Joe Schmidt's men, 3/10 favourites, have won their last 10 games on the bounce and while some defensive flaws were exposed by Wales, the attacking flair on display at times was impressive, with Jacob Stockdale (pictured) running in his second successive double.
If Ireland can make a fast start I expect them to put the Scots to the sword and will take them at 10/11 (Bet365) with a nine-point handicap.
Stockdale, meanwhile, is in superb scoring form and looks a steal at 6/5 with Boylesports to score a try.
An Irish win in Dublin would set them up for an almighty Grand Slam push at Twickenham on St Patrick's Day, but there is a fair chance the Six Nations title itself could be wrapped up this weekend.
If Ireland secure a bonus point win in Saturday's opening game, anything less than the same for England in France will hand the championship to Ireland.
And England will not get things all their own way in Paris, where only Johnny Sexton's drop goal prevented Ireland's Grand Slam bid going off the rails on the first weekend.
England may just get over the line in a close encounter but they won't have much to spare and France are good value with a seven-point start at 10/11.
Double that up with Ireland (-9) and you shouldn't go too far wrong.
Ireland (-9) v Scotland, 10/11 (Bet365)
France (+7) v England, 10/11 (Bet365)
AMIDST a flurry of big events in the run-up to the Masters next month, the Valspar Championship could easily get lost.
However, its location, both on the calendar and in Florida, has attracted more and more big names in recent seasons, with Rory McIlroy and Tiger Woods making their debuts on the Copperhead course near Tampa this week.
Jordan Spieth is the favourite at 9/1 for an event he won in 2015, and at his best this one is right up his street.
The course is short and puts an emphasis on strategy over power.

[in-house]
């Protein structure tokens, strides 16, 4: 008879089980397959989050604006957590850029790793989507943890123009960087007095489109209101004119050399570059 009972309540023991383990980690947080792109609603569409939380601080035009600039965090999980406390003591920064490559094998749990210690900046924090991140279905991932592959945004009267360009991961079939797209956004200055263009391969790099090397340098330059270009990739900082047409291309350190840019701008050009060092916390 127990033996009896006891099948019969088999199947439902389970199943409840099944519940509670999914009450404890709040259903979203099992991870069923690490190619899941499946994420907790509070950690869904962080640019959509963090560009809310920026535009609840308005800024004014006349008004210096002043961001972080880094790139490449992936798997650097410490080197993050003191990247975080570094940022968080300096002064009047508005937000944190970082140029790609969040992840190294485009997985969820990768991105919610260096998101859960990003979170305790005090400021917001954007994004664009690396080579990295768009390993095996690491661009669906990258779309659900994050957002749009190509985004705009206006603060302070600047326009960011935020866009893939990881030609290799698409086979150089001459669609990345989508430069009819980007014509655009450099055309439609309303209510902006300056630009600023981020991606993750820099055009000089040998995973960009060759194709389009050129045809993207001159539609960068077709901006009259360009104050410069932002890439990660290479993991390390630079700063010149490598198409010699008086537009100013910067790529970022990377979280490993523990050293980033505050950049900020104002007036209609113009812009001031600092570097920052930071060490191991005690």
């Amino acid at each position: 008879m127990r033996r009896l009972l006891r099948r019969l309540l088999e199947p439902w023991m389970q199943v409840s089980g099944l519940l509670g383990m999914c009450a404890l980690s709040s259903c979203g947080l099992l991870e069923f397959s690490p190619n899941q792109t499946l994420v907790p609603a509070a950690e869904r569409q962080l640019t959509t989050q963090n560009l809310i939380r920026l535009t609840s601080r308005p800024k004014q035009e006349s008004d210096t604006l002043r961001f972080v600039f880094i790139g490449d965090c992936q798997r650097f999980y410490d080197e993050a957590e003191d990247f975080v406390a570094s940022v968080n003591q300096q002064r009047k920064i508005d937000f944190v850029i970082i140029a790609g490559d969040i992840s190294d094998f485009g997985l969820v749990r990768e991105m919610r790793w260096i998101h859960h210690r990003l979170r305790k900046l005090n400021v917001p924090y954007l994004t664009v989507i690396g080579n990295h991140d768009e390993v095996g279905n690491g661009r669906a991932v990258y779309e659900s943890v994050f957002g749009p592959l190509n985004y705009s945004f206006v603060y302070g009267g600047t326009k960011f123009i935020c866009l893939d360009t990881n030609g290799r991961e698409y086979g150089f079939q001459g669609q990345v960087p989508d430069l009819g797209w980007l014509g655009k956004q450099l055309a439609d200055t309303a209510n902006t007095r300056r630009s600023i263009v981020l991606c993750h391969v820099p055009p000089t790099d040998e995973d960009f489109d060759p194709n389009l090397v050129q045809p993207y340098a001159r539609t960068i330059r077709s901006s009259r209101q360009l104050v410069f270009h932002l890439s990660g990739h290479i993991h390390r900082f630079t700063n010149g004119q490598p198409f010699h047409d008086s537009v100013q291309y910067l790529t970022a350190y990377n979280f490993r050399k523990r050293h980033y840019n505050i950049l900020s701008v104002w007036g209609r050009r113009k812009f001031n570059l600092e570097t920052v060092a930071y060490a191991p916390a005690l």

However, Spieth isn't quite right and he again failed to get in the mix in Mexico on Sunday, when Odds and Ends had a 25/1 winner thanks to Phil Mickelson.
Others make more appeal here and of the leading lights Justin Rose is worth a look at 20/1.
Former US Open champions have popped up here on numerous occasions, and while Rose (right) didn't bloom in Mexico, he did save his best to last with a closing 67, and it was his first event in a month.
He might still be finding his game after a stunning end to 2017, but with two top 10s to his name in this one I definitely think Rose can feature prominently and should be backed at 20/1 with Paddy Power.
Unheralded Canadian Adam Hadwin won here last term and a repeat is certainly not out of the question,
Hadwin stormed through the field with a great weekend in Mexico, finishing ninth to add to his sixth in his previous outing at the Genesis Open.
Hadwin is hitting form again and has a real chance at 33/1 with Bet365.
Finally, I'll take 2012 US Open winner Webb Simpson at 45/1.
He was second here way back in 2011, and has been showing signs of hitting his best form recently, tying for fifth at the Honda Classic in Florida two weeks ago.
The price is definitely too big for a player of his calibre, although that is down to the fact the Valspar has appeared on the radar of more big guns.
Justin Rose, e/w, 20/1 (Paddy Power)
Adam Hadwin, e/w, 33/1 (Bet365)
Webb Simpson, e/w, 45/1 (General)